don’t tread on my statehood dreams

"Taxation Without Representation" license plate on Presidential Limo

In case you’ve missed the news of of rural Northern Colorado, a number of counties there wish to secede from the state because those darn city slickers in Denver just don’t listen to their concerns. Although the chances are nearly impossible since it would require an amendment to the Colorado constitution and approval of Congress, nothing has deterred them yet.

One of the leaders of the movement, however, Weld County Commissioner Sean Conway made a much more plausible case: admit the new state of “Northern Colorado” along with another state, either Puerto Rico or Washington, D.C. As some of you may or may not know (though I’ve mentioned before), residents of the District of Columbia do not have representation in Congress. In other words, they have taxation without representation.

The idea is pretty clear: admit one Republican-leaning state and one Democratic-leaning state. The action would have precedent: the Missouri Compromise admitted Maine and Missouri together in order to maintain the balance of free and slave states.

I was curious what the addition of D.C. and Northern Colorado would do to state Congressional apportionment if Congress maintained the current 435 seats in the House (the Senate would likely add two Republican Senators and two Democratic Senators, keeping the current balance, though breaking a filibuster would be even slightly harder because 63 votes — or 60.6% of the Senate — would be required rather than the current 60). I wrote a Stata script to implement the “Amazing Apportionment Machine.”

Northern Colorado and DC would each only have one Representative being the smallest and third smallest states in the new United States of America (Wyoming would be in between).
Texas and Minnesota would each lose a Representative in Congress, quite possibly Michelle Bachmann’s seat. This would mean each Texan Representative would represent 19,957 more people than they currently do. Minnesotan Representatives would each represent 94,713 more people.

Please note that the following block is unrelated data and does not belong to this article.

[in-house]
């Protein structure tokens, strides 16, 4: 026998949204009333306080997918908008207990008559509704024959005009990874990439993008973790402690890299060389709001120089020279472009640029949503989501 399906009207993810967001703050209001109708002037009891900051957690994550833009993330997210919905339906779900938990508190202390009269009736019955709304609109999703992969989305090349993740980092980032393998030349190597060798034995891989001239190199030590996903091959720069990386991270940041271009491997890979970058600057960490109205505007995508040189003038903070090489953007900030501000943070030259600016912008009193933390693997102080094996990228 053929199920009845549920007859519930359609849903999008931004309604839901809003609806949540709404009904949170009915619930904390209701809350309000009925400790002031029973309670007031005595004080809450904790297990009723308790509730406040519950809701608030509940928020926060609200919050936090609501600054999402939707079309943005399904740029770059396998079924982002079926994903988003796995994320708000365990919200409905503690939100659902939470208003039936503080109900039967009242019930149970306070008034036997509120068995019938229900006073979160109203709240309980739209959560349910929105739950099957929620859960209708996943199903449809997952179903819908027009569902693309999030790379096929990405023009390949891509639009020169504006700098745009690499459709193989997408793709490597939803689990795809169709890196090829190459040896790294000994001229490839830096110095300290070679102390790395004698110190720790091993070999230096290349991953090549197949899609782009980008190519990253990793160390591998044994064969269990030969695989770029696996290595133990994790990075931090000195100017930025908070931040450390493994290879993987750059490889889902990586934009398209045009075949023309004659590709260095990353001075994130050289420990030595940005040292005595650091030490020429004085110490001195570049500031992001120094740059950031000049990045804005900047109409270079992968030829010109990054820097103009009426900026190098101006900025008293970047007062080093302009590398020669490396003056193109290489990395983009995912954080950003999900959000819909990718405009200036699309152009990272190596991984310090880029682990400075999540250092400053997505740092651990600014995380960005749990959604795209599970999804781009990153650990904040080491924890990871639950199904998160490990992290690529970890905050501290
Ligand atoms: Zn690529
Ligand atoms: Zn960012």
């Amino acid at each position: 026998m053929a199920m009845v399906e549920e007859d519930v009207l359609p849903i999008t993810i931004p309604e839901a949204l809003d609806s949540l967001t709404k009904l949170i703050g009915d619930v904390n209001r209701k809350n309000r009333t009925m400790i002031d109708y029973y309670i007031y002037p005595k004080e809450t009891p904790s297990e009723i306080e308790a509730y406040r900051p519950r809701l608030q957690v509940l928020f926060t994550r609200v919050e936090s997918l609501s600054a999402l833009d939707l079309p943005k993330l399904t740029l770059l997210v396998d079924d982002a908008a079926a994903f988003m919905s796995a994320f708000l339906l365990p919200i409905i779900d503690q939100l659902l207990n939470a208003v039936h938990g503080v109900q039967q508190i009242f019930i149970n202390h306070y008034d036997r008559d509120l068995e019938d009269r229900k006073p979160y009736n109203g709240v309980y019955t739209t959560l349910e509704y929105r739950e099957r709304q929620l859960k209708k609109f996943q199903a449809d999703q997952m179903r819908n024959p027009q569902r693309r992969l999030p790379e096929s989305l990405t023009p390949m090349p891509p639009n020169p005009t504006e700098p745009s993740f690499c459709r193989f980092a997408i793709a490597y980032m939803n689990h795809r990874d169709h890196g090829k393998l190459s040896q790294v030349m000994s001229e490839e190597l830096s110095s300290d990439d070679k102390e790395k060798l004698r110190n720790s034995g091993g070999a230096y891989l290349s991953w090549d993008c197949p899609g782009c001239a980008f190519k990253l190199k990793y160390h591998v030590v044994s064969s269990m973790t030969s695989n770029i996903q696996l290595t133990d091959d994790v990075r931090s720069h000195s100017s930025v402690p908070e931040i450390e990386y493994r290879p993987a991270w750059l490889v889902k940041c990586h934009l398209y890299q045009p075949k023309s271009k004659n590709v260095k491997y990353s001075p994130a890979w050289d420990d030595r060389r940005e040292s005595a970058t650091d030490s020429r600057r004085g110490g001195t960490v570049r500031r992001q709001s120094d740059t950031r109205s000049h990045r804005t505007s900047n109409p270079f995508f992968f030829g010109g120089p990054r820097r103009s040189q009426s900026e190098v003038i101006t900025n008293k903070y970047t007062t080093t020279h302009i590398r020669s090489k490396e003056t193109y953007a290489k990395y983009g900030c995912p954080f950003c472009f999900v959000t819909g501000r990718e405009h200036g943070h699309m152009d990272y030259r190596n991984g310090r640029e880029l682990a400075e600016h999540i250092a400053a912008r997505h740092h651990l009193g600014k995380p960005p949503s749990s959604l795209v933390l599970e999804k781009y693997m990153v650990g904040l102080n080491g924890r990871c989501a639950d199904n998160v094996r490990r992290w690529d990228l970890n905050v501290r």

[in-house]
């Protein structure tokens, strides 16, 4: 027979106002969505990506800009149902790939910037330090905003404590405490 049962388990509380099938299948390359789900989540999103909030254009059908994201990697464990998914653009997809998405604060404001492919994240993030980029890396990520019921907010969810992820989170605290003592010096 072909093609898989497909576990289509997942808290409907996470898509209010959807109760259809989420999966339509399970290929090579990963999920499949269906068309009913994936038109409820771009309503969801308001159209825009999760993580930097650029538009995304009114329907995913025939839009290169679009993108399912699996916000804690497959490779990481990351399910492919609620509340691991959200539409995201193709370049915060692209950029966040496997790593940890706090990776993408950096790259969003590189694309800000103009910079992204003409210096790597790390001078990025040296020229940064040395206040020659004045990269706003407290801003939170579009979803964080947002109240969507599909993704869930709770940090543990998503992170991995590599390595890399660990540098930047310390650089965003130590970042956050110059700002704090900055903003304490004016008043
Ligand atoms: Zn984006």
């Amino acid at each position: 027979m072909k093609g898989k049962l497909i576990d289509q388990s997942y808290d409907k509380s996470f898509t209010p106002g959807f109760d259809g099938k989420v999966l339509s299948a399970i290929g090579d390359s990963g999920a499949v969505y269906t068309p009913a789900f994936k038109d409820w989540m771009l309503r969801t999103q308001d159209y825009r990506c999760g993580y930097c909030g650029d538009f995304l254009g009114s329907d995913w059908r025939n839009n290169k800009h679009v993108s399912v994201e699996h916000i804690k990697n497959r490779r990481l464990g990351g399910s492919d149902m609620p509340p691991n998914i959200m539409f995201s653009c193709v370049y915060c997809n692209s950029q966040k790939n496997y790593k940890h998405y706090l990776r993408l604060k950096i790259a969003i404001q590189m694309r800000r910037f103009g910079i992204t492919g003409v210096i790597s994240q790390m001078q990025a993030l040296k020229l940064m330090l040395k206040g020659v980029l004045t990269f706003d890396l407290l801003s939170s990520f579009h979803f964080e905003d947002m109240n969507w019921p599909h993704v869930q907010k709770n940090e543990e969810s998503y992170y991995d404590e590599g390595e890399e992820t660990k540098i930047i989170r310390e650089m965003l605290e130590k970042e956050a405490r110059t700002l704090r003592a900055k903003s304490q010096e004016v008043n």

Ironically, Northern Colorado secession would increase the representation of the city-slicker Denver Democrats that they despise. Colorado would not lose any seats, but would represent 335,477 fewer people, meaning each (Southern?) Colorado Representative would represent 47,925 fewer Coloradoans each. At one representative for each 670,531 residents, however, Coloradoans will be approximately half as represented as their secessionist compatriots to the north, whose one Representative would represent the 335,477 of Weld, Morgan, Logan, Sedgwick, Phillips, Washington, Yuma, Kit Carson, and Cheyenne Counties.

Incidentally, Nate Silver would have to change the name of his blog to fivethirtynine.com. The Electoral College would, I presume, also gain a member. This would be the net result of losing three seats since the District currently has three Electors despite not being a state and gaining four seats, one for each of the new Senators from North Colorado and DC. In 2012, Obama would have won 331 electoral votes to Romney’s 208 (61.4%) rather than 332 to 206 (61.7%).

Okay, enough playing political scientist. Now back to writing syllabi for the semester that starts Monday (gulp!).

7 Comments

  1. Posted August 21, 2013 at 7:44 pm | Permalink

    An amusing idea! I think there’s precedent more recently: Alaska and Hawaii were admitted together, I believe, in part to maintain Senate balance.

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    • Posted August 22, 2013 at 12:20 pm | Permalink

      yes, you are right — I forgot about that compromise.

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  2. Posted August 21, 2013 at 8:33 pm | Permalink

    OH! Oh! Now do if Texas secedes altogether!

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    • Posted August 21, 2013 at 9:16 pm | Permalink

      Tina — These would be the changes if Texas seceded and Congress retained 435 Representatives. The number of additional seats for each state would be the following with the current number of reps in parentheses.

      Four more: California (53)
      Three more: New York (27)
      Two more: Florida (27), Illinois (18), Ohio (16), North Carolina (13)
      One more: Pennsylvania (18), Michigan (14), Georgia (14), New Jersey (12), Virgina (11), Massachusetts (9), Indiana (9), Arizona (9), Tennessee (9) Missouri (8), Maryland (8), Wisconsin (8), Louisiana (6), Kentucky (6), Oregon (5), Oklahoma (5), Connecticut (5), Iowa (4), Mississippi (4), Arkansas (4), Montona (1)

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      • Posted August 21, 2013 at 9:29 pm | Permalink

        That is so cool. Thank you so much!

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  3. Posted August 22, 2013 at 11:59 am | Permalink

    there was an ongoing conversation about this when i lived in the pacific northwest – splitting oregon & washington vertically (geographically) rather than horizontally as they are now, would produce a liberal coastal state and a conservative rural/farming state.

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    • Posted August 22, 2013 at 12:19 pm | Permalink

      that’s really interesting — I had not heard that! I lived, when I was really young, in Eastern Washington. I think that it is telling that I have never been back.

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